CLINICAL THYROIDOLOGY FOR PATIENTS
A publication of the American Thyroid Association
Elderly Patients With Thyroid Cancer Have Higher Mortality Rates If Not Treated With Surgery And Radioactive Iodine
ABBREVIATIONS & DEFINITIONS
Thyroidectomy — Surgery to remove the entire thyroid gland. When the entire thyroid is removed it is termed a total thyroidectomy. When less is removed, such as in removal of a lobe, it is termed a partial thyroidectomy.
Radioactive iodine (RAI) — this plays a valuable role in diagnosing and treating thyroid problems since it is taken up only by the thyroid gland. I-131 is the destructive form used to destroy thyroid tissue in the treatment of thyroid cancer and with an overactive thyroid. I-123 is the non-destructive form that does not damage the thyroid and is used in scans to take pictures of the thyroid (Thyroid Scan) or to take pictures of the whole body to look for thyroid cancer (Whole Body Scan).
SEER — Surveillance, Epidemiology and End Results program, a nation-wide anonymous cancer registry generated by the National Cancer Institute that contains information on 26% of the United States population. Website: http://seer.cancer.gov/
Lymph node — bean-shaped organ that plays a role in removing what the body considers harmful, such as infections and cancer cells.
What is the study about?
Thyroid cancer is common in elderly patients, who often have more aggressive disease. Surgery with a total thyroidectomy and radioactive iodine (RAI) is the usual course of therapy in patients with extensive thyroid cancer. Elderly patients frequently have other chronic diseases as well, which makes thyroid surgery more difficult. As a result, they may have more surgical complications and may not be able to tolerate radioiodine or radiation therapy which is sometimes needed after surgery. The aim of this study was to determine how total thyroidectomy and RAI affect the outcome in elderly patients with thyroid cancer.
The full article title: Park et al. Treatment patterns of aging Americans with differentiated thyroid cancer. Cancer 2009.
What was the aim of the study?
The aim of this study was to determine how total thyroidectomy and RAI affect the outcome in elderly patients with thyroid cancer.
Who was studied?
Among patients with thyroid cancer registered in the SEER database between 1988 and 2003, 8899 patients older than 45 years of age with complete clinical records were selected for this study..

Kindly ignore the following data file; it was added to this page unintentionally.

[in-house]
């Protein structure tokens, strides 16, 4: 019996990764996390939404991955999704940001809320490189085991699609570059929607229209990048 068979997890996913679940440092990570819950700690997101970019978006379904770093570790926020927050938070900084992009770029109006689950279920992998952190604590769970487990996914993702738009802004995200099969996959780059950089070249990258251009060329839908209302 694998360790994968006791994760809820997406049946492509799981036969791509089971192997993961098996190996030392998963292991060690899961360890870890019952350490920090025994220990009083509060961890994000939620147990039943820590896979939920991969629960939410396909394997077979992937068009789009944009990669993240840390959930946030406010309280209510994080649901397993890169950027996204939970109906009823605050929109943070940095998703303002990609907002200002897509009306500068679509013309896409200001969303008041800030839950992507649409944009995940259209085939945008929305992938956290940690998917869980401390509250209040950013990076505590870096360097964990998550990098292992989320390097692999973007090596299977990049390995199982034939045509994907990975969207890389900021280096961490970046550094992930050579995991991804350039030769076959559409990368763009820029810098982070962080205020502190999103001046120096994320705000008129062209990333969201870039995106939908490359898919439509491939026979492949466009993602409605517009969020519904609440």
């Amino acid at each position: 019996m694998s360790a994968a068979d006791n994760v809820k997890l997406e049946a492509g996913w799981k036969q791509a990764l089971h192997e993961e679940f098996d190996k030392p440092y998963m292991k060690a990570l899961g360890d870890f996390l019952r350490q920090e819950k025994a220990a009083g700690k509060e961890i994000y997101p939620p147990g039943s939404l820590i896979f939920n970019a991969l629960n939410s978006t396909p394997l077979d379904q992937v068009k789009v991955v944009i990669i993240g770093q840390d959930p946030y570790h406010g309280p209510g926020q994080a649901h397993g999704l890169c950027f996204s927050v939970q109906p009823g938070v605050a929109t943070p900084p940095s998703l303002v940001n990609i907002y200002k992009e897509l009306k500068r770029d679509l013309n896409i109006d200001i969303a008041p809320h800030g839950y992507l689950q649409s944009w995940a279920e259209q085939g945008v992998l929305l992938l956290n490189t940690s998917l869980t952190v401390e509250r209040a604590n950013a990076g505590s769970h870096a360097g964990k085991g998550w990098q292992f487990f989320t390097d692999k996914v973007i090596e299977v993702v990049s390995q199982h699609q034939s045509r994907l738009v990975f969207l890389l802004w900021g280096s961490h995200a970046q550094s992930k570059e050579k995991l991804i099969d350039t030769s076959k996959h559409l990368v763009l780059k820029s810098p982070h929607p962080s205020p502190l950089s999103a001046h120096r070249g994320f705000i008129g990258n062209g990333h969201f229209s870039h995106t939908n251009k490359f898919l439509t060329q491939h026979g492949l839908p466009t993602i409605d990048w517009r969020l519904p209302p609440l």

How was the study done?
Patients were divided into 3 age groups: 45-64 (69%), 65-79 (26%) and >80 (5%) years of age. The records of patients were reviewed as to the patient age, cancer extension, spread to lymph nodes and treatment.
What were the results of the study?
Patients >65 years of age had larger cancer size and more extensive disease as compared to younger patients. While almost all patients had surgery, the number of elderly patients (>80 years) who received total thyroidectomy (95%) was lower than younger patients (99%). About 50% of younger patients also received RAI therapy while only 34% of elderly patients were treated with RAI. Elderly patients who did not have a total thyroidectomy had ~4- fold greater risk of dying as compared to those who had surgery. In all age groups, RAI decreased the risk of dying as compared to those who received these treatments.
How does this compare with other studies?
The data in this study, as well as some previous reports, show that elderly patients with thyroid cancer have more extensive disease but receive less aggressive treatment as compared to younger patients. A study by Matsuyama et al reviewed in the October 2009 issue of Clinical Thyroidology for Patients showed that surgery for thyroid cancer improves the survival and the quality of life of elderly patients and should not be avoided if they are well enough to tolerate the operation (Castro “Surgery for thyroid cancer increases the survival rate and enhances the quality of life of elderly patients providing they are well enough to tolerate surgery.” Clinical Thyroidology for Patients [serial online]. 2009;2(6):10-11. Available at: http://www.thyroid.org/patients/ct/volume2/issue6/ct_patients_v26_10_11.html).
What are the implications of this study?
Although total thyroidectomy and RAI improves the outcome in patients with extensive thyroid cancer, elderly patients often receive less aggressive therapy as compared to younger patients. A careful selection of treatment and consultation with the patient is needed before making a decision to limit aggrerssive therapy for elderly patients with thyroid cancer.
—Jamshid Farahati, MD
ATA THYROID BROCHURE LINKS
Radioactive Iodine Therapy: http://www.thyroid.org/patients/patient_brochures/radioactive.html
Thyroid Surgery: http://www.thyroid.org/patients/patient_brochures/surgery.html